At the same time a gruesome serial killer horror film and in no way that at all, Turkish-German filmmaker Fatih Akin's The Golden Glove confounds and fascinates once again, somewhat like his predatory protagonist, luring in audiences with a bait and switch narrative agenda exploiting the notion of controversial entertainment for socio-political shock and awe. And specifically from a cultural outsider's subversive point of view.

The take no prisoners, daring director's perspective focuses yes, on disturbing audiences, but more as mirror reflecting back on themselves with ugly historical truths, than what may be seductively, evidently up on the screen. And specifically how Germany or any western society may appear to the alienated, demonized or victimized outsider - whether immigrant or conquered, destroyed nation historically and in the present time.

The narrative is ostensibly a retelling of the crimes attributed to an actual obscure early 1970s German serial killer Fritz Honka targeting primarily elderly prostitutes inhabiting a dilapidated, exceeding grotesque red light district pub of the title, but much more. The Golden Glove is based on the novel of the same name, revisiting the madman's barbaric exploits, and written by Heinz Strunk.

A blue collar, alcoholic with physically deformed facial features and a raging temper, Honka (a remarkably disfigured, transformed Jonas Dassler) prowls for his female victims at the local bar in question, and takes them home to his attic hovel where he horrifically, beyond graphically rapes, tortures and beats most of them to death, dismembering and stuffing their bodies behind a wall there. And when complaints ensue about the terrible smell, he readily blames the cooking odors of a Greek family he detests as immigrants, living below.

Though Akin would appear to have much more on his mind that similarly sadistically plays with audience minds. We learn in the course of this grueling procession that victims and perpetrators alike are the seeming waste product of  a decaying Western civilization following WW II, specifically Germany in this case, leaving in its wake a procession of damaged and destroyed humans. And among them dangerous elements as well.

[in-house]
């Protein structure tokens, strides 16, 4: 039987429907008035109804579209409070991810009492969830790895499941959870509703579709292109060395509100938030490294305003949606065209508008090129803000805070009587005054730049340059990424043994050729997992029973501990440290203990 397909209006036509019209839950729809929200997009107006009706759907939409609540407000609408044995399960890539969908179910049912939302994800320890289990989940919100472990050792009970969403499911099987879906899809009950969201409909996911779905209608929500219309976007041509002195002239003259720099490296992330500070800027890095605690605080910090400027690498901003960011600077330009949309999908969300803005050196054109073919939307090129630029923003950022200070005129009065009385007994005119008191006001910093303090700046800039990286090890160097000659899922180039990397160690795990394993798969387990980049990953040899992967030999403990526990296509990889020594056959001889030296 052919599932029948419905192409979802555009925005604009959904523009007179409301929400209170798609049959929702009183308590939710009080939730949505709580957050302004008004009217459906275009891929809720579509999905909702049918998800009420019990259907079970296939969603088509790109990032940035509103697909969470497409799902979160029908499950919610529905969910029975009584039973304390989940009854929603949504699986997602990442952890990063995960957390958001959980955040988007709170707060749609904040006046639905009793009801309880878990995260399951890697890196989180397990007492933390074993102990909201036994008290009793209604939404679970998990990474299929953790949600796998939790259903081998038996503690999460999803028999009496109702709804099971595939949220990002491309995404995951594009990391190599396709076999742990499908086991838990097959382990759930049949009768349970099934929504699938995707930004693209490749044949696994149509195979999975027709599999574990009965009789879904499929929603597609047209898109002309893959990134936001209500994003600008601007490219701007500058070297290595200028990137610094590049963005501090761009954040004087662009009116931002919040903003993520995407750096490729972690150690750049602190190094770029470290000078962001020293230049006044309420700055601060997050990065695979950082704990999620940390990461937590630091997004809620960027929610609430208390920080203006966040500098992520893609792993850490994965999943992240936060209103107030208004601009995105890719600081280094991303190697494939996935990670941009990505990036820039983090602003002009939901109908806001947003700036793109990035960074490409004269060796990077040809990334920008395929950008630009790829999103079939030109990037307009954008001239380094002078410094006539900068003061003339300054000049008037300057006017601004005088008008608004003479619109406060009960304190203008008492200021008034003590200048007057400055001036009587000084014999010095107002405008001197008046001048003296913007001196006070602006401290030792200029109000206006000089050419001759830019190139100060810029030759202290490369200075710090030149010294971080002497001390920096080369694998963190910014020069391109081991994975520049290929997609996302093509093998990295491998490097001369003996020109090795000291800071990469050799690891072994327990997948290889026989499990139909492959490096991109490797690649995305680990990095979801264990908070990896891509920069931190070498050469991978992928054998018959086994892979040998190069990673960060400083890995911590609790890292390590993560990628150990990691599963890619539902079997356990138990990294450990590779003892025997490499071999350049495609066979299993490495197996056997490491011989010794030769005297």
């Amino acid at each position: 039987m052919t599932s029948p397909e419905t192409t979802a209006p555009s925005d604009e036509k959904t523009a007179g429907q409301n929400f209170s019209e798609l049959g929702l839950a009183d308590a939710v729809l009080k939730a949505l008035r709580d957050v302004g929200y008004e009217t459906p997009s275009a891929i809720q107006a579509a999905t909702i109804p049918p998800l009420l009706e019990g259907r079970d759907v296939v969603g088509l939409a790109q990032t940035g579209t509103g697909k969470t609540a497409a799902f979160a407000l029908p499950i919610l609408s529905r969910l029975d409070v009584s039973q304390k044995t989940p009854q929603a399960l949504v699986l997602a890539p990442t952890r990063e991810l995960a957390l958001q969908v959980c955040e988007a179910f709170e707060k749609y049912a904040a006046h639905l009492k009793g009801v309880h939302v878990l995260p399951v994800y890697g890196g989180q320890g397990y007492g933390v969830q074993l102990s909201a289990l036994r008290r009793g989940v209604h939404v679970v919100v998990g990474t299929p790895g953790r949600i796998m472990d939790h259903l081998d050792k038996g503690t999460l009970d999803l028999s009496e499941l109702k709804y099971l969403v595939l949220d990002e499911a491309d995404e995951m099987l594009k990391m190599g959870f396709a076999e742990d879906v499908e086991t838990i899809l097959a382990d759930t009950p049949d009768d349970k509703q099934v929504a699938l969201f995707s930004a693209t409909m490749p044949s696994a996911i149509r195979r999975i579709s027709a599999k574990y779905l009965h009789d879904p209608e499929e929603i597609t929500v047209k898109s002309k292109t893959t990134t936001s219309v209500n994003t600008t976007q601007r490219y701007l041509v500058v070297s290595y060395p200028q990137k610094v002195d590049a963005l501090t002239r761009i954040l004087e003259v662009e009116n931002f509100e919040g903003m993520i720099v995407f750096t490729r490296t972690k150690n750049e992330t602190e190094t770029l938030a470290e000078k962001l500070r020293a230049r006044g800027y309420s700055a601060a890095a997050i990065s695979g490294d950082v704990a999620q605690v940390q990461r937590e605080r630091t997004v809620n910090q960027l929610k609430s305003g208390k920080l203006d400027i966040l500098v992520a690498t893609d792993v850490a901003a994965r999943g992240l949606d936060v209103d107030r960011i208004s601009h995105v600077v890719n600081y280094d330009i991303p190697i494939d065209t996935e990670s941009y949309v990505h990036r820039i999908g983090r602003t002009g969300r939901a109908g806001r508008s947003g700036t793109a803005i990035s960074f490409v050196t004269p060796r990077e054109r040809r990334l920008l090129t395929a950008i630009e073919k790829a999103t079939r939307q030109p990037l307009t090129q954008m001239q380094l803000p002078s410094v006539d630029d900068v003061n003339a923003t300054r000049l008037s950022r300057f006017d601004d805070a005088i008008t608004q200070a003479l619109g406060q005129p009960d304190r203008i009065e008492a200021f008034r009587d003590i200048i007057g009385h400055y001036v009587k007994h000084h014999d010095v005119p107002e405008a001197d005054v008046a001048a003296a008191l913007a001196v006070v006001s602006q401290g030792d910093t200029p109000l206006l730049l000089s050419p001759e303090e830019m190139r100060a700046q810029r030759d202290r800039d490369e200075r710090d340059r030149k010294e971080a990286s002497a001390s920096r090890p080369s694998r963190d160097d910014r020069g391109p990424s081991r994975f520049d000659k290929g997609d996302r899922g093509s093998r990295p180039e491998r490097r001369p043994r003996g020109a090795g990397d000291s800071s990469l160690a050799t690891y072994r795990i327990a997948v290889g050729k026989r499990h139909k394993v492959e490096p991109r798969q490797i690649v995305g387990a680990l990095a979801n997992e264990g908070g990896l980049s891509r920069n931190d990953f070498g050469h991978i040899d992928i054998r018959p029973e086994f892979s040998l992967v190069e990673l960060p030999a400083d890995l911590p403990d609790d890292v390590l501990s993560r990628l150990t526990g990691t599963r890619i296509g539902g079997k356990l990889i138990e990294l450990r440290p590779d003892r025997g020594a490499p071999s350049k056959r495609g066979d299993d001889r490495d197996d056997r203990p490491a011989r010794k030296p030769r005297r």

At one point we learn that the serial killer's father had been a communist sent away to a concentration camp during the war, as was one of Honka's prostitute victims - implying a similar fate of other women like her at the bar as well. And, the telling presence of another mysterious intimidating barfly there, a former SS officer with eventual sadistic malice on his mind at the men's urinal there.

All of which creates a grotesque canvas that might be said to extend from the Hieronymus Bosch and Bruegel sado-masochistic Renaissance hellish landscapes, Germanic even if Dutch - a seemingly self- fulfilling trajectory that may be said to extend from the cruelty and decadence of early capitalism, to the degeneracy and blight of late stage capitalism today.

And consequently, the telling cultural outsider perspective of Akin, a demonic depravity and ironic reversal connected to western demonization of the 'other' - whether referring to misogyny or the horrendous mass murder and serial killing all around the world, justified politically and economically by those controlling western powers.

And not unlike Akin's previous film In The Fade, in which Diane Kruger goes full Antifa with nothing to lose, following the loss of her entire family at the hands of right wing extremists. In other words, the immensely provocative notion of victimization reversal - and the justified perpetrator as motivated by victimization in a persistent cycle perpetuating grief and revenge.